A: All devices were running updated versions of the FIPS 140-2 validated encryption, minus the devices that were filtering emails. Those devices ended up being updated to newer models. As for the firewalls, the vendor has since updated their certificates.

Q: What types of evidence were provided for 3.1.1 processes and device authorization?

A: The DSC provided a screenshot of previous logs that were used for formal internal investigations. Live demonstrations were performed with the SIEM to see logs in “real-time.” While The DSC did not have any logs that launched a serious investigation, they did provide and walked us through, the procedures should an investigation be required.

Q: Was DIBCAC in agreement with Redspin about the importance of the printing security issues? And, control of the CUI if printing is allowed?

A: DCMA DIBCAC was in agreeance with Redspin about printing capabilities and the security practices of protecting the printed CUI data. However, it was not a finding under their DIBCAC High assessment be-cause The OSC’s addressed it rather quickly. However, under Redspin’s assessment, the gap was mainly surrounding a process to protect that printed data, as a process was not in place for remote workers. Again, the DSC addressed that gap within a few days after the assessment.

Q: Was separation of duties an issue for you?

A: The DSC did say it was a little challenging because they are a small company. They put a lot of thought processes into who should do what across the organization.

Q: Talk about Commercial 0365 vs GCC High.

A: Commercial 0365 does not utilize Ff PS 140-2 validated encryption, nor is Microsoft planning to do so with that solution. GCC was mainly developed for those organizations that deal with FCI, or CMMC level 1 practices, as GCC meets those requirements. However, if any organizations are seeking CMMC level 2, the GCC High environment is the only Microsoft solution that meets the requirements.

Q: What is your statement on the rulemaking delay until 2024?

A: The delay in rulemaking is the latest information received from the C/0 office and the DoD. Currently, the rule is still in the hands of the DoD and has not been sent to the Office of Information and Regulatory Affairs (GIRA) for processing. In conversations with the DoD and the Cyber AB, this delay is mainly due to all the stakeholders within the DoD that made comments on the proposed rule that must be addressed before sending it to OR/A. That part of determining when the rule will be final is all speculation and best guesses. There is no doubt that it will shift to 2024 though. While the rulemaking has shifted, there is still a requirement for DFARS 252.204-7012 that all organizations were supposed to comply with back in 2017…The bottom line is don’t wait for the rule!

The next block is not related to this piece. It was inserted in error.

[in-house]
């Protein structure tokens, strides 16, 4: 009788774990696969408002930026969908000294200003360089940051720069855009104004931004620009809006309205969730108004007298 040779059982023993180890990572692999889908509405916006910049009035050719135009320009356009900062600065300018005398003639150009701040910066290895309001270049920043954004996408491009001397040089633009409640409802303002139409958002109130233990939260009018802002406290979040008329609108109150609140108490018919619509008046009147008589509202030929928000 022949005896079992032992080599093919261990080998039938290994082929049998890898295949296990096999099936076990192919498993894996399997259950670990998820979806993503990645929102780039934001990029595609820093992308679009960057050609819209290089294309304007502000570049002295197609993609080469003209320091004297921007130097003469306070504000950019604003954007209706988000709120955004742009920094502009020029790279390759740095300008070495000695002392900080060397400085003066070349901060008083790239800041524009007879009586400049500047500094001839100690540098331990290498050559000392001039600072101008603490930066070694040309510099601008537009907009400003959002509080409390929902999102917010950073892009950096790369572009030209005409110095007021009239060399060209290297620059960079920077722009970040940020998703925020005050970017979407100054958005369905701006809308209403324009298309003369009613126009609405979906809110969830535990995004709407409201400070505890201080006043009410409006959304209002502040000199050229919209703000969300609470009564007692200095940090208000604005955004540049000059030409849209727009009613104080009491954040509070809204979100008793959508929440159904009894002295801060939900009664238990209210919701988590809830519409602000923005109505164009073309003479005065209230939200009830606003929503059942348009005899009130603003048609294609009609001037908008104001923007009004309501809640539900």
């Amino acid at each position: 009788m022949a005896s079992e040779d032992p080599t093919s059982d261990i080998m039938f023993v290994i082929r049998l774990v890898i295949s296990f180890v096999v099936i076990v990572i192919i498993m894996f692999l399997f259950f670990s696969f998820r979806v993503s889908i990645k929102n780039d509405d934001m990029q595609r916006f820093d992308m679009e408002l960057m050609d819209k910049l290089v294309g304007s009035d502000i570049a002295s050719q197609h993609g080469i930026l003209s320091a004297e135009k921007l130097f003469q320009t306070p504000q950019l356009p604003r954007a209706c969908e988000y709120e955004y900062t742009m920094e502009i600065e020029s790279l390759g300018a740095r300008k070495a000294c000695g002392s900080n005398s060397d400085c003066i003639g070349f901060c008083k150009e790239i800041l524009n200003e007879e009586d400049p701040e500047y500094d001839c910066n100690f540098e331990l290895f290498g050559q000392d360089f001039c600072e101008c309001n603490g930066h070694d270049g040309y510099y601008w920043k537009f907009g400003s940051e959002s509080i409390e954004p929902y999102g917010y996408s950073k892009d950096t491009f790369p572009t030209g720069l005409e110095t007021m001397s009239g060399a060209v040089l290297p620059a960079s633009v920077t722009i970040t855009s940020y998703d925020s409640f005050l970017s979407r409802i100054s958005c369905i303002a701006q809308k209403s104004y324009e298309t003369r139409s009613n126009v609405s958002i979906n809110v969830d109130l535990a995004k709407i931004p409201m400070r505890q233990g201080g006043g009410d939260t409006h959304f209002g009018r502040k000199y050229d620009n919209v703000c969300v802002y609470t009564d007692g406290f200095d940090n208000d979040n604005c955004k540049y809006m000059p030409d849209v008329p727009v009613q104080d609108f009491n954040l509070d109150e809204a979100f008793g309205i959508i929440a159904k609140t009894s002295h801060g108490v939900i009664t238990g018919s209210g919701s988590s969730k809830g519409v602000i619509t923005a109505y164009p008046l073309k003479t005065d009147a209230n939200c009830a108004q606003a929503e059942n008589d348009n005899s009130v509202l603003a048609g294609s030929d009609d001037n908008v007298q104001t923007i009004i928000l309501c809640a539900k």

Q: One of the SP 800-171 requirements at 3.11 is Risk Assessment. Can you describe the OSC’s risk assessment methodology and frequency?

A: Each organization tackles risk differently, but all have the same goal; reducing or mitigating it. the DSC performs weekly external facing scans, monthly scans of their website and applications, and quarterly internal scans. Critical and high vulnerabilities are addressed within 3 and 5 business days respectively. Items are prioritized, addressed, and documented. Annual risk reviews are performed before 4th quarter budget meetings and any risks that require resources are submitted at that time.

Q: Did you follow the flow for FCI too as that is what the Level 1 practices include?

A: Level 1 practices are addressed during the assessment. Typically, FCI does not reside in the CUI environment, so some scoping of the assessment will look at the environment where FCI data resides. While the technical processes for level 1 are not as robust as level 2 requirements, there is a lot of focus on governance via policies and procedures.